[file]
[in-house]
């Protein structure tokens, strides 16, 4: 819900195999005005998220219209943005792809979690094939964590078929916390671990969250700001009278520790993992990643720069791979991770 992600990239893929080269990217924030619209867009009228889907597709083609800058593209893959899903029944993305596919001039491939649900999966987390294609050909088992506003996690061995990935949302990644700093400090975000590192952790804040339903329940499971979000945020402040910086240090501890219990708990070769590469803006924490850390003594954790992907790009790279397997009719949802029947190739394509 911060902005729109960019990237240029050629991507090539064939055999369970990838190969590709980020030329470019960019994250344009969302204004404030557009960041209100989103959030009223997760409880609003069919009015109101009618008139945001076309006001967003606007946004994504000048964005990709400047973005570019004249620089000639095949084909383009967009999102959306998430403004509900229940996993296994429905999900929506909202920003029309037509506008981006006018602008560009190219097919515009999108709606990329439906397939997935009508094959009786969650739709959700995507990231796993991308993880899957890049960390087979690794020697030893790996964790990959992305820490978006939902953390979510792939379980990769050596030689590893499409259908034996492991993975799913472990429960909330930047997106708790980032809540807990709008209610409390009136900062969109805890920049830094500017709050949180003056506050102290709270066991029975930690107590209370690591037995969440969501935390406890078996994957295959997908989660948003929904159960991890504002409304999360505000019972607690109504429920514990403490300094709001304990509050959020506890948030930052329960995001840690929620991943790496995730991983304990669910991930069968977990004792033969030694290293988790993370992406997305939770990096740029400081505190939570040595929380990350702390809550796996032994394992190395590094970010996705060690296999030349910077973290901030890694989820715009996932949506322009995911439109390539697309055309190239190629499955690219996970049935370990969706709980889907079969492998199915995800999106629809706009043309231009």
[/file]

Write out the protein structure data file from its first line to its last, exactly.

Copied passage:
[in-house]
């Protein structure tokens, strides 16, 4: 819900195999005005998220219209943005792809979690094939964590078929916390671990969250700001009278520790993992990643720069791979991770 992600990239893929080269990217924030619209867009009228889907597709083609800058593209893959899903029944993305596919001039491939649900999966987390294609050909088992506003996690061995990935949302990644700093400090975000590192952790804040339903329940499971979000945020402040910086240090501890219990708990070769590469803006924490850390003594954790992907790009790279397997009719949802029947190739394509 911060902005729109960019990237240029050629991507090539064939055999369970990838190969590709980020030329470019960019994250344009969302204004404030557009960041209100989103959030009223997760409880609003069919009015109101009618008139945001076309006001967003606007946004994504000048964005990709400047973005570019004249620089000639095949084909383009967009999102959306998430403004509900229940996993296994429905999900929506909202920003029309037509506008981006006018602008560009190219097919515009999108709606990329439906397939997935009508094959009786969650739709959700995507990231796993991308993880899957890049960390087979690794020697030893790996964790990959992305820490978006939902953390979510792939379980990769050596030689590893499409259908034996492991993975799913472990429960909330930047997106708790980032809540807990709008209610409390009136900062969109805890920049830094500017709050949180003056506050102290709270066991029975930690107590209370690591037995969440969501935390406890078996994957295959997908989660948003929904159960991890504002409304999360505000019972607690109504429920514990403490300094709001304990509050959020506890948030930052329960995001840690929620991943790496995730991983304990669910991930069968977990004792033969030694290293988790993370992406997305939770990096740029400081505190939570040595929380990350702390809550796996032994394992190395590094970010996705060690296999030349910077973290901030890694989820715009996932949506322009995911439109390539697309055309190239190629499955690219996970049935370990969706709980889907079969492998199915995800999106629809706009043309231009």